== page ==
For Years K to 2, the maximum time for each suspension is 5 days with a total of 30 days within a school year. For Years 3 to 12, the maximum time for each suspension is 10 days with a total of 45 days within a school year.

There are no separate ‘short’ and ‘long’ suspension categories. Instead, the new procedures set maximum days of suspension, both for individual suspensions and over​ the course of a school year. Principals can seek extensions to the maximum time period for suspension with their Director, Educational leadership or DEL approval.  This step is so schools can access system support as needed. It also gives DELs  a clearer line-of-sight across emerging learning and wellbeing needs so the right strategic support can be mobilised. The new touchpoints to extend a student’s suspension means that schools can expect to receive earlier intervention, and a faster consultation and assessment in response to support requests; and the replacement of the school discipline policy as already mentioned.

Finally, let’s take a look at the Restrictive Practices policy.

A restrictive practice is any action that has an effect of restricting a person, with the primary purpose of protecting the person or others from harm.’

There are three key documents that relate to restrictive practices, being the framework, which outlines the planning principles and defines the categories of restrictive practices; the policy which outlines key roles and responsibilities; and the procedures which contain further guidance and include a support directory and planning checklist.

As with each policy, the safety of our students and staff doesn’t change. It’s still and will always be paramount. Our roles and responsibilities under the Disability Standards for Education (2005) remain the same through this policy as does mandatory reporting of a prohibited practice - should one ever be used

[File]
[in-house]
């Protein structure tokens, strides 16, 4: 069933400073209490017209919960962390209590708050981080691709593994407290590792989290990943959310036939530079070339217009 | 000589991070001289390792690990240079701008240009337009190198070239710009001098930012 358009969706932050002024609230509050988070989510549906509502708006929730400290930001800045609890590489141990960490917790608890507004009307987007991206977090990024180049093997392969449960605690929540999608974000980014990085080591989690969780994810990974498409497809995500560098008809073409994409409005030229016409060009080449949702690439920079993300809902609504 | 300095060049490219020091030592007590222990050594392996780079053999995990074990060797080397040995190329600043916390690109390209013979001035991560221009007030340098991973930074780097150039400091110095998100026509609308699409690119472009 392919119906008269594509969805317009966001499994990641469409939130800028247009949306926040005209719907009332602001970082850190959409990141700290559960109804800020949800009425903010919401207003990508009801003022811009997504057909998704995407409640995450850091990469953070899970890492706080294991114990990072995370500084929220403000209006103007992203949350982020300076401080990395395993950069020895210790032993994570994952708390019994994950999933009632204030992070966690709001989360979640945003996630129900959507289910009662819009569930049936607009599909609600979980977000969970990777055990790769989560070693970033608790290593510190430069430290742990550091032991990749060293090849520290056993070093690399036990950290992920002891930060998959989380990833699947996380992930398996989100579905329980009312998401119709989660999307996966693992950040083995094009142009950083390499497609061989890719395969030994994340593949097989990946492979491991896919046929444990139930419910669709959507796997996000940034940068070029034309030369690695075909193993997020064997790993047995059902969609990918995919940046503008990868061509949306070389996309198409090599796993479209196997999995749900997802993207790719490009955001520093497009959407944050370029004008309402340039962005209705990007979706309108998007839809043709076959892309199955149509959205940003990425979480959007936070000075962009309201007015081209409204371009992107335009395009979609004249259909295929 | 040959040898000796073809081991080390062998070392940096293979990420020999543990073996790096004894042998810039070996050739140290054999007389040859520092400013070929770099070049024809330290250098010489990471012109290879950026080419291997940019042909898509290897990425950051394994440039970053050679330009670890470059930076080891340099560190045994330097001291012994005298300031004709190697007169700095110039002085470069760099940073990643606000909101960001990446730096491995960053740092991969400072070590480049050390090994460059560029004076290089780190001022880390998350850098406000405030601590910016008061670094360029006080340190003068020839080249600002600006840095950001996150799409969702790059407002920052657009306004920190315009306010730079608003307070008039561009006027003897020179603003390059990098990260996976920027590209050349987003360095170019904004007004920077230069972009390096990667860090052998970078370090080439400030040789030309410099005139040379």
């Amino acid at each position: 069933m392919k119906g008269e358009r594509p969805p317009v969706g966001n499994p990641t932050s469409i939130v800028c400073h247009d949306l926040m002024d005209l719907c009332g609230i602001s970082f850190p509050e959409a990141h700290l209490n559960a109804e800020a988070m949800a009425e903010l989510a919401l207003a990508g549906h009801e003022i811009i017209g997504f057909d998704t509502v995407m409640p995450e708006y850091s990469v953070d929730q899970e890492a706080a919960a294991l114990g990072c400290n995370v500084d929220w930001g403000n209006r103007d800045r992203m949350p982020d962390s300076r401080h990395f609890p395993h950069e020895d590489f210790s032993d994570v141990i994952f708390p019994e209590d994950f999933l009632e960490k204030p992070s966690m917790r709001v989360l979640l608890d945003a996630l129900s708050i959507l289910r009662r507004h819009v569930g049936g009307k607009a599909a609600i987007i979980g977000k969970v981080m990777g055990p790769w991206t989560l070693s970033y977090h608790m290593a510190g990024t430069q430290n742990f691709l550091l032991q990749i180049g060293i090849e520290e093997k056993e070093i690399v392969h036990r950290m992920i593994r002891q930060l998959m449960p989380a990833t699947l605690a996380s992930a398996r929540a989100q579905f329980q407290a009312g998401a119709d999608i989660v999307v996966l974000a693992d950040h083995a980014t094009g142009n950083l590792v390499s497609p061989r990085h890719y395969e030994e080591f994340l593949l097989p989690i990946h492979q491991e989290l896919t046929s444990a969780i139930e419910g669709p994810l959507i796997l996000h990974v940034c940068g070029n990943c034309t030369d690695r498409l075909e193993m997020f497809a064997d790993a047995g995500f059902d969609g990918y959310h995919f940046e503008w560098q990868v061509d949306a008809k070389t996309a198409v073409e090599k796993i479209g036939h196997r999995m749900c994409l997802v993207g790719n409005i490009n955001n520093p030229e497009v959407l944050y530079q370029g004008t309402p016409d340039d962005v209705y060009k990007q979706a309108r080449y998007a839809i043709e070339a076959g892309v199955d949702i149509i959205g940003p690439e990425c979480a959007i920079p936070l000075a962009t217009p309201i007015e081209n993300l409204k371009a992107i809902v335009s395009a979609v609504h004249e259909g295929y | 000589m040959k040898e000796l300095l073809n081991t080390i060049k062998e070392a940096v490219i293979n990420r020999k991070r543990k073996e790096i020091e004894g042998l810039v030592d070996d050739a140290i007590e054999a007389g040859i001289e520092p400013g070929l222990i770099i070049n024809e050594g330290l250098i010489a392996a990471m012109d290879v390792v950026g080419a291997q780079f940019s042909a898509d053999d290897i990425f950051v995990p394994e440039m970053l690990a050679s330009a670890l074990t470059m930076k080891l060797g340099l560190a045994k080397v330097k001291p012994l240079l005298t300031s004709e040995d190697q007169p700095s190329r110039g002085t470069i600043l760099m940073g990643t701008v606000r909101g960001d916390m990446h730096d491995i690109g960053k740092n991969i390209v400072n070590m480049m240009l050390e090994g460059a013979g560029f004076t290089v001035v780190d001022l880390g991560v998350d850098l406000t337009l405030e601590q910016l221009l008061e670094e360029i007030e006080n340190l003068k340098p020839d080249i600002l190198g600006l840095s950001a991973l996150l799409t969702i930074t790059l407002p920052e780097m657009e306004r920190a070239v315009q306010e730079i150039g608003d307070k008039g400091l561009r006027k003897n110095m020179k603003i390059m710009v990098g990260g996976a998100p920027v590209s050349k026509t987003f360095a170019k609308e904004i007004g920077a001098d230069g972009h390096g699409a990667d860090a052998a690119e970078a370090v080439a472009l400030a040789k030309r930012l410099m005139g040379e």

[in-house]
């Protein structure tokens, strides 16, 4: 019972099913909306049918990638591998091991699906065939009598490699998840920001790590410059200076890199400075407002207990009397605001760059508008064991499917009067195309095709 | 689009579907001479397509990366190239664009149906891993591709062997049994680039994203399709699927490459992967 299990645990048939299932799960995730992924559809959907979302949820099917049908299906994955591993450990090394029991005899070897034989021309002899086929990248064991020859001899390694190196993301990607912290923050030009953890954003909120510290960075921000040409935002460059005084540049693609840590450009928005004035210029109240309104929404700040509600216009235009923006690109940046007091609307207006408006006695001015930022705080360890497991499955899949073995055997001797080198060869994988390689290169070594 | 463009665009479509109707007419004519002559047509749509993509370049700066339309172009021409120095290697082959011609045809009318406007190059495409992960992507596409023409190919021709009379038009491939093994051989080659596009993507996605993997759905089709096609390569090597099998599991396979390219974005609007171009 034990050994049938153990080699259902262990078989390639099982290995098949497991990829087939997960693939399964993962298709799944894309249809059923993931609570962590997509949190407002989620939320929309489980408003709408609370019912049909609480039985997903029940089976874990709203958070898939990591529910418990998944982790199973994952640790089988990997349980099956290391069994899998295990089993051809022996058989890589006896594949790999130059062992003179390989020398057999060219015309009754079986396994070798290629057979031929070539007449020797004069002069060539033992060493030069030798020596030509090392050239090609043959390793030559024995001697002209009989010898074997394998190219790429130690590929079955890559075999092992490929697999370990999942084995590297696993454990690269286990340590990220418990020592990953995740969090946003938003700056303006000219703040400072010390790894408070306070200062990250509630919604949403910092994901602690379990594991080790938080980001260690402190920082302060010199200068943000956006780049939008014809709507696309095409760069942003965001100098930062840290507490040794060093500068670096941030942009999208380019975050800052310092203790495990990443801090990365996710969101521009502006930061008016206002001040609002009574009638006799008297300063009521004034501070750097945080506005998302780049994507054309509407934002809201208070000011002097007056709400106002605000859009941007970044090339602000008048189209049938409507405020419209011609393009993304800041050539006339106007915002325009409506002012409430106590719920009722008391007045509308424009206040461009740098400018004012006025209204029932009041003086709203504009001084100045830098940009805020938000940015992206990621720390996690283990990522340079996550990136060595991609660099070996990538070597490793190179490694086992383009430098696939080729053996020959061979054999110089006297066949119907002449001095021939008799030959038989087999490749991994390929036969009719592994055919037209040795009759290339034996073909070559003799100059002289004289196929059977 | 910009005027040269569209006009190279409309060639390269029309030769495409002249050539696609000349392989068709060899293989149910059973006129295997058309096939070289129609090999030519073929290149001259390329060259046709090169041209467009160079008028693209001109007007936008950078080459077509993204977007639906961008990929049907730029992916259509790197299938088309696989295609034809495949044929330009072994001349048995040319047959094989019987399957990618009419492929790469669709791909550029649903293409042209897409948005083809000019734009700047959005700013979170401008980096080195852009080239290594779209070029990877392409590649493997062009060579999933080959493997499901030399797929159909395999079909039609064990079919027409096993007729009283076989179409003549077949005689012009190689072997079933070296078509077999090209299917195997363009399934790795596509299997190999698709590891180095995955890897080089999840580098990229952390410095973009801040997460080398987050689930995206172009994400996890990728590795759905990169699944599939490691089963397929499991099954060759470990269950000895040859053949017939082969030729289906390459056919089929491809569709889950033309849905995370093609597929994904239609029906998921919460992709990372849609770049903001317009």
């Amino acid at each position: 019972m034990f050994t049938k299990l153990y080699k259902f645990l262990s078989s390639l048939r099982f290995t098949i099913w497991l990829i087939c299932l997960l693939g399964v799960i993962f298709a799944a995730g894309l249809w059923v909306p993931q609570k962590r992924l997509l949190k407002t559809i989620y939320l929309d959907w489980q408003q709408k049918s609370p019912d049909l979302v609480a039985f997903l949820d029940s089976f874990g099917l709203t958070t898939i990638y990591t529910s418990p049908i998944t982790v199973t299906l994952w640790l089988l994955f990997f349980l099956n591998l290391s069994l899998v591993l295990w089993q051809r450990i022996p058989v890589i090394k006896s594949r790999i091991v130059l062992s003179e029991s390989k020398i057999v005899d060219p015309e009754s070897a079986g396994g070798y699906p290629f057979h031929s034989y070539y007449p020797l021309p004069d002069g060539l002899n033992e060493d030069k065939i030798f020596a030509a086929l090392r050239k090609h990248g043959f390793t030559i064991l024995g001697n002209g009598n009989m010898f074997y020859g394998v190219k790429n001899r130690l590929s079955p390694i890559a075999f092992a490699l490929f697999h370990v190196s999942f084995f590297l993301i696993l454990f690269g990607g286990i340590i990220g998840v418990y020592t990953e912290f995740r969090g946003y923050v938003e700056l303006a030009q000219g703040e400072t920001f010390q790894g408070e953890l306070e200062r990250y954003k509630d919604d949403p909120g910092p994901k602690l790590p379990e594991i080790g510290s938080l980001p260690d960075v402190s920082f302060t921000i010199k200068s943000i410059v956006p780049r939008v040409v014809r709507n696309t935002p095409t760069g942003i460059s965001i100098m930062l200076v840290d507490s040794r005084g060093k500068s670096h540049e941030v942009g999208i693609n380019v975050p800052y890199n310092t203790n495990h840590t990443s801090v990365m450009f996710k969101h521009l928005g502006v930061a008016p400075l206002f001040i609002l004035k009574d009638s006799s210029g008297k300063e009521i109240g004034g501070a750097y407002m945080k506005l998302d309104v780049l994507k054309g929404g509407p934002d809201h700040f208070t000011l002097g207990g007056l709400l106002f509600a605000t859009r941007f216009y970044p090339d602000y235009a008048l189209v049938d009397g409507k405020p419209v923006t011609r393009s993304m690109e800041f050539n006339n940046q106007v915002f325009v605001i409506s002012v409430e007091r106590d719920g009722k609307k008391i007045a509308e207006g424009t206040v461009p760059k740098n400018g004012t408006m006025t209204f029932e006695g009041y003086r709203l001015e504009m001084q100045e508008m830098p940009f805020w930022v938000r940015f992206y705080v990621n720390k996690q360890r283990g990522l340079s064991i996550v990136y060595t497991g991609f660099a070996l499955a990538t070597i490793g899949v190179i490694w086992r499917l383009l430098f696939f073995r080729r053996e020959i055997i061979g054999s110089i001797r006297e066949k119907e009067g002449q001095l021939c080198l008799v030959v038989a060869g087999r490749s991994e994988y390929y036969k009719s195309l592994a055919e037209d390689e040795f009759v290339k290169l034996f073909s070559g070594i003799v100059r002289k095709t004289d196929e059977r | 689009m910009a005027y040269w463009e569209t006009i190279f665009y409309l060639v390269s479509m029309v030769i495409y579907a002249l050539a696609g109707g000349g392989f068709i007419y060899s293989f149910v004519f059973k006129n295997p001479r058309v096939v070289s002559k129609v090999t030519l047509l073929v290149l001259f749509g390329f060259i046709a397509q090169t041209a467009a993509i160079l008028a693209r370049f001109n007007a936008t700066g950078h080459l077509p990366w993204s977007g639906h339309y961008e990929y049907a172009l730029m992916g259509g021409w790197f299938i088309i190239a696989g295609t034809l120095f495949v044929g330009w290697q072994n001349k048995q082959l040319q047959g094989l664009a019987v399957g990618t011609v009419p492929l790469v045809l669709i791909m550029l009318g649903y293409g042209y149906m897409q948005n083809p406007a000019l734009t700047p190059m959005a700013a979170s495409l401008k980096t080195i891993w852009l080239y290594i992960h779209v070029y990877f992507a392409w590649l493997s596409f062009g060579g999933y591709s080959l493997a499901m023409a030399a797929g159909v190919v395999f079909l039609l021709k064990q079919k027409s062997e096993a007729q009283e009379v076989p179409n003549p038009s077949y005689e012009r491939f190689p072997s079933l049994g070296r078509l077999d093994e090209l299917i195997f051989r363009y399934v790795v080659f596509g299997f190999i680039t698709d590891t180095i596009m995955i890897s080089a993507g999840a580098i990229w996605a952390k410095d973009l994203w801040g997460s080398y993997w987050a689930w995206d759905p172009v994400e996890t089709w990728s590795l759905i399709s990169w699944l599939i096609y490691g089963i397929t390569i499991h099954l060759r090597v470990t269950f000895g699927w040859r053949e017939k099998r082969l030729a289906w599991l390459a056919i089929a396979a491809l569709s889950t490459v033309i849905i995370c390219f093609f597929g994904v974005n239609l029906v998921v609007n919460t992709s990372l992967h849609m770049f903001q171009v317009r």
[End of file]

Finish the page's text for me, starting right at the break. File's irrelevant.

What is new, is that schools now have a defined policy and a framework to guide planning of safety-driven restrictive practices, clarity on use and reporting, and increased support, resources and professional learning to maintain a best-practice approach

There will be circumstances when schools determine that a restrictive practice is needed, and the restrict practices framework includes six decision-making principles. Schools must consider if the proposed restraint is student centred, is it developmentally and age appropriate to the needs of the individual student, is the least restrictive option for the need, the minimum time it might need to be applied, how can its use be reduced or eliminated over time, how its use is to be monitored to ensure the student is safe and their mental wellbeing is considered, and a schedule for ongoing review.

This is only a brief overview of the three policies supporting inclusive, engaging and respectful schools. More, detailed information is available on the New South Wales Department of Education website.

Visit education.nsw.gov.au … inclusive, engaging and respectful schools

Frequently asked questions

Find detailed answers to the questions we think you are most likely to have about these changes on our Frequently asked questions page.

Where to go next

The Inclusive, Engaging and Respectful Schools package is the latest addition to the department's existing policies, practices and procedures. You may wish to:

Information for schools

Principals, teachers and school staff can visit our (staff-only) Inclusive, Engaging and Respectful Schools pages to find out more and discover the full implementation toolkit.

Return to top of page Back to top